America wasn’t always the industrial powerhouse that it is today. She has built herself into that dynamo on the backs of people willing to take risks, risks that included sudden death by disease, starvation, and Native American attack to name a few. This was the situation in Virginia, and subsequently America’s, first attempt at heavy industry.
Falling Creek Ironworks was a Virginia Company venture that began in 1619, failed, and then tried again in 1622 before it was wiped out during Opechancanough’s 1622 massacre. Other ventures took place at Falling Creek before the site was forgotten and lost for about a century, when archaeologists began taking interest in the late 19th Century. Those 19th century archaeologists mistakenly believed that they had discovered the original 17th century ironworks, but instead found Archibald Cary’s 18th century site.
After winter storms washed out Falling Creek in 2007 Chesterfield County workers noticed newer features that they hadn’t previously seen. That’s when Lyle Browning, an expert in ironworks archaeology was notified. Mr. Browning has conducted numerous tests at Falling Creek, which has indeed proven the whereabouts of the original 17th century ironworks established by the Virginia Company.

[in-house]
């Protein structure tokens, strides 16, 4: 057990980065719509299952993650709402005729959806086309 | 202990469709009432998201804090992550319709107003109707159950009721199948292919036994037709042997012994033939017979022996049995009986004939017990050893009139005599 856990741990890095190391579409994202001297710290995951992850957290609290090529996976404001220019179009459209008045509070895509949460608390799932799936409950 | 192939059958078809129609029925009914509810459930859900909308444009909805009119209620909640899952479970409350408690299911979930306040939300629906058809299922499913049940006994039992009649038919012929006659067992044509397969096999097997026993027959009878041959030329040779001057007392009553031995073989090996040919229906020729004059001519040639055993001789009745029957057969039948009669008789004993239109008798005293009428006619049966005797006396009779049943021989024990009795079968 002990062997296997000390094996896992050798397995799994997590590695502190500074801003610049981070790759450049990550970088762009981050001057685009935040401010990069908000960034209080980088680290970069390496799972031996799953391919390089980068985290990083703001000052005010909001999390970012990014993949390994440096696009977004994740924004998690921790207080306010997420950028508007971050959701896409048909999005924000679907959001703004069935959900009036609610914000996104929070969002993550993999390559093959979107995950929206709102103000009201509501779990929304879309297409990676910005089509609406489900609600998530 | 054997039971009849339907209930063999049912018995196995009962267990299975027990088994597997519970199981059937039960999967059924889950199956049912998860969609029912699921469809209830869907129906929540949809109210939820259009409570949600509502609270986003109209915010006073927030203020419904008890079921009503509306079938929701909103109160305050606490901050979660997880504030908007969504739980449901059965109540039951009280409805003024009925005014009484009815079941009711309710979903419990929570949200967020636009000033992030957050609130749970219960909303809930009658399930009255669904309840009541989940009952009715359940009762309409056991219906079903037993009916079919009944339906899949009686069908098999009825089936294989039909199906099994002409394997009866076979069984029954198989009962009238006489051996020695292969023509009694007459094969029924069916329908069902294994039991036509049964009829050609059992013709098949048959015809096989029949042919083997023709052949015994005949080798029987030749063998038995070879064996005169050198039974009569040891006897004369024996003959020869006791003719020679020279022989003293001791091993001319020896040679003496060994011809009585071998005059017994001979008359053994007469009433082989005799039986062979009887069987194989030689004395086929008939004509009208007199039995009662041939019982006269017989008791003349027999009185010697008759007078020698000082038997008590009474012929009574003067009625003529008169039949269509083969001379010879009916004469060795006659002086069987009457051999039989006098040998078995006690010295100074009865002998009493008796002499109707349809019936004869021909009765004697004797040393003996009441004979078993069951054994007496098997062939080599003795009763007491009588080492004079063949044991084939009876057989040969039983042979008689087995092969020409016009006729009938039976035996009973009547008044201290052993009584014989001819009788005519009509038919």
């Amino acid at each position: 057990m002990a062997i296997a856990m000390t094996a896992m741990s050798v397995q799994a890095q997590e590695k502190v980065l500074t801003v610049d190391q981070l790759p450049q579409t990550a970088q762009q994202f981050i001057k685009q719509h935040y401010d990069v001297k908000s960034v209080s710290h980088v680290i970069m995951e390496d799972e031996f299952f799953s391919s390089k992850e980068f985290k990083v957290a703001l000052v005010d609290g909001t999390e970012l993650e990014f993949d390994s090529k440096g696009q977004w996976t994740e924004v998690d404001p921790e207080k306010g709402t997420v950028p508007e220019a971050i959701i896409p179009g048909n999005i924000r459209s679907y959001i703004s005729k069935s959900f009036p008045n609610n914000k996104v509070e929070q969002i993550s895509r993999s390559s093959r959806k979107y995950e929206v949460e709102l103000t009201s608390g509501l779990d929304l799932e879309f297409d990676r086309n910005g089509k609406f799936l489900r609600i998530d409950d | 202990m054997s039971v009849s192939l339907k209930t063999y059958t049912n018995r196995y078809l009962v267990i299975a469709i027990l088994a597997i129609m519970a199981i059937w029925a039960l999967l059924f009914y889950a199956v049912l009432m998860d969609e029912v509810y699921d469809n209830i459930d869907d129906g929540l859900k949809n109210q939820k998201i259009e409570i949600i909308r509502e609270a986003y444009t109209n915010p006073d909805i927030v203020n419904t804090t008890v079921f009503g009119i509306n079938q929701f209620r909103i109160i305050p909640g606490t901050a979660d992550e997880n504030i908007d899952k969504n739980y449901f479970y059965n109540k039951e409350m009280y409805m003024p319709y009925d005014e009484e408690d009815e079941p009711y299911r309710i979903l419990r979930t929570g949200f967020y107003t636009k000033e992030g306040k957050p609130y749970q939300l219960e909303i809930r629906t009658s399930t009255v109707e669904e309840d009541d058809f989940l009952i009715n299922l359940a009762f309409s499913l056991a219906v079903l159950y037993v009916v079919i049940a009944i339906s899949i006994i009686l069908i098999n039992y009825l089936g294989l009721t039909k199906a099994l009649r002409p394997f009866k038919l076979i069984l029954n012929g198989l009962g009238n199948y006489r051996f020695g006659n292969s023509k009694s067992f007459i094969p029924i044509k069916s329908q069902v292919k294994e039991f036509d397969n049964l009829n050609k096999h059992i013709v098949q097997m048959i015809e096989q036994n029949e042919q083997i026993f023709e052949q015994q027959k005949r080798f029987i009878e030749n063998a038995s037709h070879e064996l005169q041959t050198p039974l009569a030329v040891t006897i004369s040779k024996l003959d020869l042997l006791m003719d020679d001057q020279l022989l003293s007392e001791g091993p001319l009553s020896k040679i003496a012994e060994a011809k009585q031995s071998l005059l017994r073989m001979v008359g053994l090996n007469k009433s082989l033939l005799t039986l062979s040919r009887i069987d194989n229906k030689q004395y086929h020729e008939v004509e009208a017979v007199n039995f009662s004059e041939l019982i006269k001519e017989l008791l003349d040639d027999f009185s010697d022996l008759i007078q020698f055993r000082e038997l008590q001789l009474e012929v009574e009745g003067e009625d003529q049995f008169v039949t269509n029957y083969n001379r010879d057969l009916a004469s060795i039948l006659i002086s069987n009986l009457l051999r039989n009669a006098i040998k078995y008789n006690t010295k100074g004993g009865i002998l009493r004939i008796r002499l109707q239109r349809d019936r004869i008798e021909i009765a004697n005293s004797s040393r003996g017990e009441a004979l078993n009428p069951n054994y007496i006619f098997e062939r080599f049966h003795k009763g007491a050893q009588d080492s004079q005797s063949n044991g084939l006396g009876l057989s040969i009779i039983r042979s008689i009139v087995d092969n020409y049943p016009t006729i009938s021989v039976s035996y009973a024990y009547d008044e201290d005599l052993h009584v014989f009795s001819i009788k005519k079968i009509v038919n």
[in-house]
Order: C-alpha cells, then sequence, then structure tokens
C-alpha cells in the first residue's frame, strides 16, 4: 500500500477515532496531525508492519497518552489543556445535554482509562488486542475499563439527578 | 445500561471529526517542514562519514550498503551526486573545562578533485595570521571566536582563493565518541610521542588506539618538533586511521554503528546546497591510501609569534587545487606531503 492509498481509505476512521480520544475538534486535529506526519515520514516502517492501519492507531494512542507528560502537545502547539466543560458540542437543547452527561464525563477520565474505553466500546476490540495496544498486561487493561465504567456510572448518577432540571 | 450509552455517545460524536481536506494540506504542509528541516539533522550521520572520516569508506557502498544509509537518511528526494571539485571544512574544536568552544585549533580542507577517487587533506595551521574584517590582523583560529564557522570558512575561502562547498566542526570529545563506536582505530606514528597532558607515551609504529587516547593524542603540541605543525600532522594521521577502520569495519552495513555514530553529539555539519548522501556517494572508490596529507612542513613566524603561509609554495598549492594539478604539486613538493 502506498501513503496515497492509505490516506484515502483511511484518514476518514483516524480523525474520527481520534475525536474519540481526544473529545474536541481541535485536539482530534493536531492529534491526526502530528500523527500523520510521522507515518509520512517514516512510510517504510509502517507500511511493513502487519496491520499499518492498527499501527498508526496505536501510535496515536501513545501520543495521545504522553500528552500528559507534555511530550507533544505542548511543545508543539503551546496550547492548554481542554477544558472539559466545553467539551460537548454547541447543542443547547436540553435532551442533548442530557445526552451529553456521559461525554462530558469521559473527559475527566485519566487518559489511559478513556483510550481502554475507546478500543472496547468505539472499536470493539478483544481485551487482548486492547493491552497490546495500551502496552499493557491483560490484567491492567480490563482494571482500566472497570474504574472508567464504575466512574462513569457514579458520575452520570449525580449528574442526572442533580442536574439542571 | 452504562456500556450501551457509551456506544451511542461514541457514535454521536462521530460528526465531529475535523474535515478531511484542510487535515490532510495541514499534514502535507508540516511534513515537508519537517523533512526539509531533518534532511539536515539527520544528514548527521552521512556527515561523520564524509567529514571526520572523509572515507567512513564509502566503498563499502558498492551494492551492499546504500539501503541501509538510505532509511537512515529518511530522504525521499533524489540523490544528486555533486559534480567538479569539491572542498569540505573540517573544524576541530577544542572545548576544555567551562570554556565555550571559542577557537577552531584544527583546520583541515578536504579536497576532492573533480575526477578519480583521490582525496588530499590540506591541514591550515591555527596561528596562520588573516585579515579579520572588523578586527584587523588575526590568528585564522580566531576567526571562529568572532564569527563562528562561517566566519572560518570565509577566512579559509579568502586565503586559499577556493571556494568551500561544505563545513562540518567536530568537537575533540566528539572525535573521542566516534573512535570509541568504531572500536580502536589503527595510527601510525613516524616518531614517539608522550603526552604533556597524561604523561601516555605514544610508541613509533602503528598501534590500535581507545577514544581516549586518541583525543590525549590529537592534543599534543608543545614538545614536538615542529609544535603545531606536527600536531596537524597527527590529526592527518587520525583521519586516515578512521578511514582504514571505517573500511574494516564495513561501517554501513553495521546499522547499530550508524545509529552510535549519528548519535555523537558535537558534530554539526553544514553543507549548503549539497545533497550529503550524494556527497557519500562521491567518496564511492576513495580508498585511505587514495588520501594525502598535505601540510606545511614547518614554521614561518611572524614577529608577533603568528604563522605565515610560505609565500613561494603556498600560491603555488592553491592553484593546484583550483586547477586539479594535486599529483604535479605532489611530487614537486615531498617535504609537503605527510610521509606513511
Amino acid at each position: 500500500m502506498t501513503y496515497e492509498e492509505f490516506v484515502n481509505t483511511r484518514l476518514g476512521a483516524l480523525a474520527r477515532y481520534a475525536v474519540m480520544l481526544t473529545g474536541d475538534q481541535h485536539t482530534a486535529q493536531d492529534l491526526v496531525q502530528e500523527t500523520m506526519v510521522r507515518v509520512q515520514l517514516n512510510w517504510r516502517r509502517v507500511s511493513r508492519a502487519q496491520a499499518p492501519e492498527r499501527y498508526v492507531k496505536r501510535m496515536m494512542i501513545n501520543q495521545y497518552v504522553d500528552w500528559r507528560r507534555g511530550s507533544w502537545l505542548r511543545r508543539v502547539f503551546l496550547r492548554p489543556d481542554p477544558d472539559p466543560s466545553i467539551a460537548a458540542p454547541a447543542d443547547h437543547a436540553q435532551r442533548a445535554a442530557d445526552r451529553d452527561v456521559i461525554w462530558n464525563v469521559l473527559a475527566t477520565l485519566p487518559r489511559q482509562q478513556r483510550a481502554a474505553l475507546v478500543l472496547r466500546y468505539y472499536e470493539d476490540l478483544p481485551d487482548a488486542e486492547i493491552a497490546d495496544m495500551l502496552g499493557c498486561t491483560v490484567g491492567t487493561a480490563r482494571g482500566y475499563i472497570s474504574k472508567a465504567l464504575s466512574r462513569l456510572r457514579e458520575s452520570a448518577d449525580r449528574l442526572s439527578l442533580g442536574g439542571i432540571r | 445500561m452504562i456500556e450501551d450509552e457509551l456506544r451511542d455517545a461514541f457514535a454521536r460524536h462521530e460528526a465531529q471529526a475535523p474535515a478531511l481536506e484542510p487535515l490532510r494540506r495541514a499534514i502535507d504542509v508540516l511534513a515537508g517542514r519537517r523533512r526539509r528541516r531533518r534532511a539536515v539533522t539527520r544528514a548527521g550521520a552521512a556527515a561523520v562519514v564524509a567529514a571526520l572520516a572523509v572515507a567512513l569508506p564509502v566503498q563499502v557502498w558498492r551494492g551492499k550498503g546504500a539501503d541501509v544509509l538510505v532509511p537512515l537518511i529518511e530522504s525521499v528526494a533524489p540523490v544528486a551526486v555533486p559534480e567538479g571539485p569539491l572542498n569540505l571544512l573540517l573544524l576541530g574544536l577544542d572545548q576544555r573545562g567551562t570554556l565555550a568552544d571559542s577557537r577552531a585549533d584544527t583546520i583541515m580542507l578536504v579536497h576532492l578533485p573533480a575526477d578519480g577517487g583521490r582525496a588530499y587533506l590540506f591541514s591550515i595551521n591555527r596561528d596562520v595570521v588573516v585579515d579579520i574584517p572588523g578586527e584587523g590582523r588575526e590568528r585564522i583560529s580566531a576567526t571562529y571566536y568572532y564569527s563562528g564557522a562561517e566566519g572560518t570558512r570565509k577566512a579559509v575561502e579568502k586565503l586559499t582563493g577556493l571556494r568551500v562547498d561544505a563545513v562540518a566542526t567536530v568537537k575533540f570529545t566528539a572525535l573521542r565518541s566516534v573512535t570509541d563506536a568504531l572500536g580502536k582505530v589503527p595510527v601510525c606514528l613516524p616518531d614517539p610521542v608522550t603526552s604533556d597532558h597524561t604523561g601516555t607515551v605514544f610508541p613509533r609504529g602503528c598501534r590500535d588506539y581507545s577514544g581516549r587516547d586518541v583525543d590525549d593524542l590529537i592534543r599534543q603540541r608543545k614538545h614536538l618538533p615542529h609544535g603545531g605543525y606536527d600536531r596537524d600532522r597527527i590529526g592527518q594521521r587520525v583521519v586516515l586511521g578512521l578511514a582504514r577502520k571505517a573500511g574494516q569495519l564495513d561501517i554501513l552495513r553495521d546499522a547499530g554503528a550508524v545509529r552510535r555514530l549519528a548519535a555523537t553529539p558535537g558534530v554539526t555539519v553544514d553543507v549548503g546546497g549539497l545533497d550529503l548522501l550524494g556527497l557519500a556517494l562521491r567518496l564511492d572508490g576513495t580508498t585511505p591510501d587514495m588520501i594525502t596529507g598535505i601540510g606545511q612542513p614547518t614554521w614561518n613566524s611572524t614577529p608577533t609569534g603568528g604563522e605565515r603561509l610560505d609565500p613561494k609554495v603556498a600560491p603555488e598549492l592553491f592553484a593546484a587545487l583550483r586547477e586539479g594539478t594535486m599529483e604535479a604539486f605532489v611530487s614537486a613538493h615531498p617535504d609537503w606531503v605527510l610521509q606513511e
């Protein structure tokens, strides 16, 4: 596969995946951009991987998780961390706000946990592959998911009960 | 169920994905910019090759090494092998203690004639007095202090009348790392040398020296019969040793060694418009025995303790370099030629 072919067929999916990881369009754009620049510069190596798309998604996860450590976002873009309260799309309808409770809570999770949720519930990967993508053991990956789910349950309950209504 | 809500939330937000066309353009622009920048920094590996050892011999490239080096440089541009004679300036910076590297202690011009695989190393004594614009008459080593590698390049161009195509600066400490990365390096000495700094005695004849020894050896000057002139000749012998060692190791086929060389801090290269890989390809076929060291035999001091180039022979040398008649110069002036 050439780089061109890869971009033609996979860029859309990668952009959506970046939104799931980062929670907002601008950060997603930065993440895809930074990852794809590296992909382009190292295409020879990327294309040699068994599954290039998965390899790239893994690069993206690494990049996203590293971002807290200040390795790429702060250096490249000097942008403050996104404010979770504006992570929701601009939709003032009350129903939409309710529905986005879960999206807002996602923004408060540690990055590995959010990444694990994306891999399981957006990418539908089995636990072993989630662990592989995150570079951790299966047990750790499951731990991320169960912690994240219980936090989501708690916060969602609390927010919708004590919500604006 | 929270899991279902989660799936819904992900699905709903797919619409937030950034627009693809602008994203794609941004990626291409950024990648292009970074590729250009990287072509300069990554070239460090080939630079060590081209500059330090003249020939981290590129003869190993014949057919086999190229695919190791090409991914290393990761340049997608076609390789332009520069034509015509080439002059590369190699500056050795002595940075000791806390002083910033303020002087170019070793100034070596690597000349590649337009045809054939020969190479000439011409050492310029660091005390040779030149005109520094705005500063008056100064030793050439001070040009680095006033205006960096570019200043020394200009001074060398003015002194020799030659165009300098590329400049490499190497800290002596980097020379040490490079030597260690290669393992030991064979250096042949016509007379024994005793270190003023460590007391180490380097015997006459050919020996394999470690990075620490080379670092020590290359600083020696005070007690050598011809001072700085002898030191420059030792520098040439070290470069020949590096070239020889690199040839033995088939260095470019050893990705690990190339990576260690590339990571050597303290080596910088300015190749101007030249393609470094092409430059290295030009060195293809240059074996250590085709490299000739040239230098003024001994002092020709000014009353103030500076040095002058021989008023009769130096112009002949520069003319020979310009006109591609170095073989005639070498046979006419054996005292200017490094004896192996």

In this interview, Mr. Browning joins me to discuss Falling Creek’s history, importance, future plans, as well as the 400th Anniversary celebration organized by Chesterfield County.
LINKS TO THE PODCAST:
- The Lyle Browning Interview on Libsyn
- RSS Feed
- VA History Podcast on iTunes
- VA History Podcast on Podbay
- VA History Podcast on Stitcher
- VA History Podcast Store
All photography used on this site is owned and copyrighted by the author. The Featured Image is of Falling Creek in Chesterfield County, Virginia, site of the 1619 Ironworks.
Music used for this episode – Louis Armstrong and the Mills Brothers,”Carry Me Back to Old Virginia” available on iTunes, and “The Firebird: Infernal Dance of King Kaschei” by Igor Stavinsky also available on iTunes.
One thought on “Falling Creek Ironworks’ 400th Anniversary – Interview with Archaeologist Lyle Browning”